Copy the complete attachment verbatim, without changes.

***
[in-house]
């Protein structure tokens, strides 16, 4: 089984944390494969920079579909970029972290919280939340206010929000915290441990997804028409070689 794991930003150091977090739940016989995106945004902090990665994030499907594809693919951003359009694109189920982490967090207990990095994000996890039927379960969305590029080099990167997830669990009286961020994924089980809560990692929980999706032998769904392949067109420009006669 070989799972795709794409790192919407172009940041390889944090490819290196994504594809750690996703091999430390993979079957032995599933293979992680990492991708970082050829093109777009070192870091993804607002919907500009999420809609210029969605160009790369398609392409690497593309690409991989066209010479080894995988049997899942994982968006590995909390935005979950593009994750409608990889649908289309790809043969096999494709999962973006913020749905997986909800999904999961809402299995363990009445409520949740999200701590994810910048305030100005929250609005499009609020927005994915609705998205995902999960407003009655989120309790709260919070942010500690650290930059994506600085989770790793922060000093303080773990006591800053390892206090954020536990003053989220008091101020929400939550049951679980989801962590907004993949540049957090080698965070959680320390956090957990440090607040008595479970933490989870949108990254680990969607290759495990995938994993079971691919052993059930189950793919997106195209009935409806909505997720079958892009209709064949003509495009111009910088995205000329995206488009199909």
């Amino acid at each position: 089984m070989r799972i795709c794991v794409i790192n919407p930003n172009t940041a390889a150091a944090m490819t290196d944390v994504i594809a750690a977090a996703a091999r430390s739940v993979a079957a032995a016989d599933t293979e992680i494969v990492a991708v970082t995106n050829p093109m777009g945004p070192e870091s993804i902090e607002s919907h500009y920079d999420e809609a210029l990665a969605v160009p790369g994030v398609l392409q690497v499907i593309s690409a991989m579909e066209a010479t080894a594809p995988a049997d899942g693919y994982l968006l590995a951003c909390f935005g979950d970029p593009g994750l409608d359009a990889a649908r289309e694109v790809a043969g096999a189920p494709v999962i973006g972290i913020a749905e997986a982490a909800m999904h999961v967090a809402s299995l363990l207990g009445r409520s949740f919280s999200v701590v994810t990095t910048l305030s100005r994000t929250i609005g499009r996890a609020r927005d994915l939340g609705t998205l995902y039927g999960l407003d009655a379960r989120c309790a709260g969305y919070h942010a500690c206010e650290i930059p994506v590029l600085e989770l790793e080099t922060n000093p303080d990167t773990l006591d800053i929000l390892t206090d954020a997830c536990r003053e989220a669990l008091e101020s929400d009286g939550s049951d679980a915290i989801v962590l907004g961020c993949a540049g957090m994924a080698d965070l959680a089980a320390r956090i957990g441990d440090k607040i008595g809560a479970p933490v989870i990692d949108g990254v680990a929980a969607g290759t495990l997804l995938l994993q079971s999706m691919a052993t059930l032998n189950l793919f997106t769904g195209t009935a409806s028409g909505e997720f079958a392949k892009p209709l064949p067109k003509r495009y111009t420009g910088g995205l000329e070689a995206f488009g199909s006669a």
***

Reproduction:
[in-house]
């Protein structure tokens, strides 16, 4: 089984944390494969920079579909970029972290919280939340206010929000915290441990997804028409070689 794991930003150091977090739940016989995106945004902090990665994030499907594809693919951003359009694109189920982490967090207990990095994000996890039927379960969305590029080099990167997830669990009286961020994924089980809560990692929980999706032998769904392949067109420009006669 070989799972795709794409790192919407172009940041390889944090490819290196994504594809750690996703091999430390993979079957032995599933293979992680990492991708970082050829093109777009070192870091993804607002919907500009999420809609210029969605160009790369398609392409690497593309690409991989066209010479080894995988049997899942994982968006590995909390935005979950593009994750409608990889649908289309790809043969096999494709999962973006913020749905997986909800999904999961809402299995363990009445409520949740999200701590994810910048305030100005929250609005499009609020927005994915609705998205995902999960407003009655989120309790709260919070942010500690650290930059994506600085989770790793922060000093303080773990006591800053390892206090954020536990003053989220008091101020929400939550049951679980989801962590907004993949540049957090080698965070959680320390956090957990440090607040008595479970933490989870949108990254680990969607290759495990995938994993079971691919052993059930189950793919997106195209009935409806909505997720079958892009209709064949003509495009111009910088995205000329995206488009199909």
């Amino acid at each position: 089984m070989r799972i795709c794991v794409i790192n919407p930003n172009t940041a390889a150091a944090m490819t290196d944390v994504i594809a750690a977090a996703a091999r430390s739940v993979a079957a032995a016989d599933t293979e992680i494969v990492a991708v970082t995106n050829p093109m777009g945004p070192e870091s993804i902090e607002s919907h500009y920079d999420e809609a210029l990665a969605v160009p790369g994030v398609l392409q690497v499907i593309s690409a991989m579909e066209a010479t080894a594809p995988a049997d899942g693919y994982l968006l590995a951003c909390f935005g979950d970029p593009g994750l409608d359009a990889a649908r289309e694109v790809a043969g096999a189920p494709v999962i973006g972290i913020a749905e997986a982490a909800m999904h999961v967090a809402s299995l363990l207990g009445r409520s949740f919280s999200v701590v994810t990095t910048l305030s100005r994000t929250i609005g499009r996890a609020r927005d994915l939340g609705t998205l995902y039927g999960l407003d009655a379960r989120c309790a709260g969305y919070h942010a500690c206010e650290i930059p994506v590029l600085e989770l790793e080099t922060n000093p303080d990167t773990l006591d800053i929000l390892t206090d954020a997830c536990r003053e989220a669990l008091e101020s929400d009286g939550s049951d679980a915290i989801v962590l907004g961020c993949a540049g957090m994924a080698d965070l959680a089980a320390r956090i957990g441990d440090k607040i008595g809560a479970p933490v989870i990692d949108g990254v680990a929980a969607g290759t495990l997804l995938l994993q079971s999706m691919a052993t059930l032998n189950l793919f997106t769904g195209t009935a409806s028409g909505e997720f079958a392949k892009p209709l064949p067109k003509r495009y111009t420009g910088g995205l000329e070689a995206f488009g199909s006669a």